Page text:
Monday, September 10, 2012

Fine Specimens


Art enthusiasts regularly seek out art museums when traveling.  For the rest of the world, the word "museum" has a broader meaning, which includes military and maritime collections, waxworks, natural history, historic houses, various technologies, and, of course, medicine and science.  Medical museuns can be of special interests to fans of fine art because the objects  they display often relate to long-time interests of artists, such as human anatomy.  They also tend to recall a time when artworks and medical items were intermingled, as in the cabinets of curiosities of old.  There are some fascinating medical collections around the world, including La Specula in Florence, the Mutter Museum in Philadelphia, the  Museum of the History of Medicine in Paris, and the Semelweis Museum in Budapest.  If you are attracted to any of these, you might want to make a stop in Leiden to see the Boerhaave Museum.



Officially a museum of both science and medicine, the Boerhaave collections includes interesting and important artifacts pertaining to chemistry and astronomy.  But, for me, the medical collection was  most exciting.  Consider the macabre items collected by the Albinus brothers in the 18th century, which includes unusual skulls, a child's arm in formaldehyde, fish skins, a fetal elephant displayed next to a human fetus for size comparison.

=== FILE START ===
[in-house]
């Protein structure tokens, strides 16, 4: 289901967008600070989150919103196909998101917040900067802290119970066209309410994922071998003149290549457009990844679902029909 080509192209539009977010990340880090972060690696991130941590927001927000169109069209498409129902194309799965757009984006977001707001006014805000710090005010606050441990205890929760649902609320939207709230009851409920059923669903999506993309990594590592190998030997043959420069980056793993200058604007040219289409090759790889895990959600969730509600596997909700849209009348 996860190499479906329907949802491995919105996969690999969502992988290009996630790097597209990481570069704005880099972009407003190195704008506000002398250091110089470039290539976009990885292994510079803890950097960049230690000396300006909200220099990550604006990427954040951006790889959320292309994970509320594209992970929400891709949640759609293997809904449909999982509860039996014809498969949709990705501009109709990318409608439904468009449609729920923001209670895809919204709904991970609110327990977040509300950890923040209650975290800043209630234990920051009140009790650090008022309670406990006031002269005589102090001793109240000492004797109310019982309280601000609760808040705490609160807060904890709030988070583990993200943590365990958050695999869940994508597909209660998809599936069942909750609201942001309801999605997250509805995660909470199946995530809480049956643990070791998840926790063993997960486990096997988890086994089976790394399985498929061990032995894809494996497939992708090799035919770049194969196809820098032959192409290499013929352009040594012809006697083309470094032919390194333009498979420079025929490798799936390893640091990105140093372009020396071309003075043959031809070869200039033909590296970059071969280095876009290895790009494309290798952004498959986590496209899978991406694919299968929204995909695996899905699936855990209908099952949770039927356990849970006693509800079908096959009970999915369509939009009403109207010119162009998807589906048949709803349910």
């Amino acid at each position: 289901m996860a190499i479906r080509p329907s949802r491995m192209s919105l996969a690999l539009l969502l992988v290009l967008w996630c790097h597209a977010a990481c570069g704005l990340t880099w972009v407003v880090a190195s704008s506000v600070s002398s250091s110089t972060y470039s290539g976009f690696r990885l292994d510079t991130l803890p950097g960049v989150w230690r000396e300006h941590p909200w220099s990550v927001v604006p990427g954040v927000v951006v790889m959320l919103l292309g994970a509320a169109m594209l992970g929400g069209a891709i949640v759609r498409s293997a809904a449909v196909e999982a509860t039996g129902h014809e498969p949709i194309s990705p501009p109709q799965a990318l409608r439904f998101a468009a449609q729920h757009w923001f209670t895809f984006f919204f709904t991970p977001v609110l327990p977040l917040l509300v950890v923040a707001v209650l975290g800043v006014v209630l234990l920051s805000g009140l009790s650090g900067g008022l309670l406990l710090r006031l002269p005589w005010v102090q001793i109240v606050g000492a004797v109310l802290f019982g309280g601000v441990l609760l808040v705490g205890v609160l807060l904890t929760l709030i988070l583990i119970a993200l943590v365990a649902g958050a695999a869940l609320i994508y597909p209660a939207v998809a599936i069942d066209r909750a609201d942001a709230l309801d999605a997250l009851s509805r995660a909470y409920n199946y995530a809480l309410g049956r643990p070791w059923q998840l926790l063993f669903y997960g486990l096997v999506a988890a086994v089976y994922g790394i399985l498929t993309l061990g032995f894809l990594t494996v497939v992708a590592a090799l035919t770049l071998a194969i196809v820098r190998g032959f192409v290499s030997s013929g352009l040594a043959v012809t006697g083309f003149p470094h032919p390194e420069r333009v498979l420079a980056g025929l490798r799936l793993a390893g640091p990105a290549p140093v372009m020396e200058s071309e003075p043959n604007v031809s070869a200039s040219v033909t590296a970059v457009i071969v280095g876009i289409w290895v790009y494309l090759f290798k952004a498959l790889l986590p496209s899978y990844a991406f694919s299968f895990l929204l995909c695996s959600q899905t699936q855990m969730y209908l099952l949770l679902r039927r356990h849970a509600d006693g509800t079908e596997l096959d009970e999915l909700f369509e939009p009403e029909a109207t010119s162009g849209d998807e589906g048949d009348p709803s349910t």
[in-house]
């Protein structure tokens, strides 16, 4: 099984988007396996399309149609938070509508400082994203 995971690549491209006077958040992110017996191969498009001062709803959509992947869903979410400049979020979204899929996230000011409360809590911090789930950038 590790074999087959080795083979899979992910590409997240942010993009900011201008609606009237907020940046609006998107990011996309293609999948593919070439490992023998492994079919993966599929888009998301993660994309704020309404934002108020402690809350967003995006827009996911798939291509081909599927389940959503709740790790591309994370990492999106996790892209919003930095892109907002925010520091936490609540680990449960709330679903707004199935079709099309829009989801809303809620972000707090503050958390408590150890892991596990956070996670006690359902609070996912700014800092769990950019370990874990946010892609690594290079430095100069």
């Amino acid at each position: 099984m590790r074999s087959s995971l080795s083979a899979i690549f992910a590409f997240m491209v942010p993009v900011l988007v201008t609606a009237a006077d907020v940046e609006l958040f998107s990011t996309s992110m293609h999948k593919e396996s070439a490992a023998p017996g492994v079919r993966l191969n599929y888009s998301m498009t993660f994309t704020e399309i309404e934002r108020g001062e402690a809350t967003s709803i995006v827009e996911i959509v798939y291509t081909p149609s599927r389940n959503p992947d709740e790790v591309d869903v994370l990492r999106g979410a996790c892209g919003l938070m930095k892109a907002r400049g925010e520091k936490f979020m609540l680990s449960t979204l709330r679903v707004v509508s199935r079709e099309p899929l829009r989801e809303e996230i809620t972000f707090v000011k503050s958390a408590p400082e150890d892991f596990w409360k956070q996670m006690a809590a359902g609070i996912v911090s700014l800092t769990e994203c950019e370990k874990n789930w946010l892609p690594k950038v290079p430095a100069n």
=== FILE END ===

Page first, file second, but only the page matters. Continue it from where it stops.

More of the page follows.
Of equal interest are the medical models of Louis Auzoux, and 19th century anatomist who innovated techniques for making extremely fine medical models out of papier-mâché.  This was an advance over wax models, which were fragile and more expensive to produce.  The paper models include insects, snails, and humans, including an exquisite sequence showing fetal development, and models depicting the reproductive systems of both men and women.


The museum is named for Herman Boerhaave, a contemporary of Spinoza, who is regarded as the father of the modern academic hospital, and his students included Linneaus and Voltaire.  Appropriately, there it contains a surgical theater, which is occasionally put to use for animal dissections, open to the public--a kind of performance art.  The museum also hosts innovative exhibitions, which integrate medical artifacts and art.  On my recent video, there was an outstanding show on body image that documented obsessions with weight, both past and present.  The show includes works by Vanessa Beecroft, who does group photos of naked models who have lost their individual identity, Ivonne Thein, who alters photographs to make models look shockingly anorexic, and Kurt Stalhaert, who transforms children into muscular monstrosities.  The inclusion of contemporary art was welcome, but hardly necessary, for making the Boerhaave a worthwhile stop.



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